" Conclusion: In comparison with data from a previous nationwide study (1978-1982), the anesthesia-related mortality rate in France seems to be reduced 10-fold in 1999. Much remains to be done to improve compliance of physicians to standard practice and to improve the anesthetic system process."

Thursday, November 23, 2006

On Negotiations With Hospitals, Insurers, and Physicians

Contract Negotiations Between Insurers, Hospitals Increasingly Acrimonious

" The AP/Arizona Daily Star on Monday examined how contract negotiations between insurers and hospitals increasingly have "taken an ugly turn" as both sides work to control rising costs. Insurers "are under pressure to lower premiums to win business," while hospitals believe that insurers are "skimping on payments to boost their earnings," the AP/Daily Star reports."

The exact same can be said for negotiations between hospitals and physician groups and insurance companies and physician groups. It all reminds me of that scene in Star Wars where the good guys are stuck in a trash compactor after their escape from the brig--all attempts to stop the walls from moving from the inside fail. (what, you were expecting a reference to Greek mythology?)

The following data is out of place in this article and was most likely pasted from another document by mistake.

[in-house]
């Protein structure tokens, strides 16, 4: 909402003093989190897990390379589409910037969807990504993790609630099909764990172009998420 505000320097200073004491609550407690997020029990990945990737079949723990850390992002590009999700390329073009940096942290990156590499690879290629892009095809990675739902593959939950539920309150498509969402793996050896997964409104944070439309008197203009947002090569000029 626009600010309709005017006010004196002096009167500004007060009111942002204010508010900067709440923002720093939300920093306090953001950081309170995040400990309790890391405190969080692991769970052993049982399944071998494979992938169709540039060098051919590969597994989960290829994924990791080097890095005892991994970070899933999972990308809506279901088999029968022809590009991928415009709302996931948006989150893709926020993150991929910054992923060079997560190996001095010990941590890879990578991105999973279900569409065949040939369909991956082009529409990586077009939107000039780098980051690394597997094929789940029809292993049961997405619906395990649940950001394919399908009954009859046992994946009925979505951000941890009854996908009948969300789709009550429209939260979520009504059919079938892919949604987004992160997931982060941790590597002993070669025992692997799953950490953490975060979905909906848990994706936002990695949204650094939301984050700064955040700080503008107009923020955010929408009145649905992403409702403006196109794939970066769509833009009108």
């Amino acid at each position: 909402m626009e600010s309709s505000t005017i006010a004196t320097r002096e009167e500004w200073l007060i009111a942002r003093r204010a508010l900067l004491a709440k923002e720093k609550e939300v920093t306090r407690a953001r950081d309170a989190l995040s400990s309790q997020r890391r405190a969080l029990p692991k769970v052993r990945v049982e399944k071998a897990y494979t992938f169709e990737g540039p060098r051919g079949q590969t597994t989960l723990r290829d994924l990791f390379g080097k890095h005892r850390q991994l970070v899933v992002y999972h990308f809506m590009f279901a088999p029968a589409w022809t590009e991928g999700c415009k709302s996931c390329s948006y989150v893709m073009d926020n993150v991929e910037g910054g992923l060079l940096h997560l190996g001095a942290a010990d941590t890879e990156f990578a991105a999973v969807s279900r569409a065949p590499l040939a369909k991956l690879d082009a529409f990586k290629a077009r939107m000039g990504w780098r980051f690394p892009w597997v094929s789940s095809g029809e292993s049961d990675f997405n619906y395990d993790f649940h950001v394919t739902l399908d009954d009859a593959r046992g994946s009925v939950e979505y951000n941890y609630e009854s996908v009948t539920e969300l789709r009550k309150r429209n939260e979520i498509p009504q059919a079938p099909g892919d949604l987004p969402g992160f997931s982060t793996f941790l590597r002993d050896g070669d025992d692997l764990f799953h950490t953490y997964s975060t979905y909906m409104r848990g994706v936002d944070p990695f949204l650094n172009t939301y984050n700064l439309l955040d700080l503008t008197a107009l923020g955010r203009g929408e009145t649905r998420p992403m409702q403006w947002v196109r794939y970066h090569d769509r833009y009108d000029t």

National Influenza Vaccination Week starts November 27th

National Influenza Vaccination Week -- November 27--December 3, 2006

[A]nnual influenza vaccination is recommended for the following groups:
Persons at high risk for influenza-related complications and severe disease, including:
  • children aged 6--59 months,
  • pregnant women,
  • persons aged >50 years,
  • persons of any age with certain chronic medical conditions


Persons who live with or care for persons at high risk, including:
  • household contacts who have frequent contact with persons at high risk and who can transmit influenza to those persons at high risk, and
  • health-care workers.

Bring Your Own

PortableApps Suite | - Portable software for USB drives

" PortableApps Suite™ is a collection of portable apps including a web browser, email client, office suite, calendar/scheduler, instant messaging client, antivirus, sudoku game, backup utility and integrated menu, all preconfigured to work portably. Just drop it on your portable device and you're ready to go."

Hospital computers tend to have Internet Explorer as the only web browser. It works (mostly), but it's not as secure, extensible, fast, standards-compliant as, say, Firefox. Besides that, I use Firefox at home and like to have the same bookmarks available. allows me to carry my own apps in on a USB thumb drive.

Tuesday, November 14, 2006

Ten Rules of Regional Anesthesia

From :

1. Anatomy. (anatomy, & anatomy)
2. Position. (position, & position)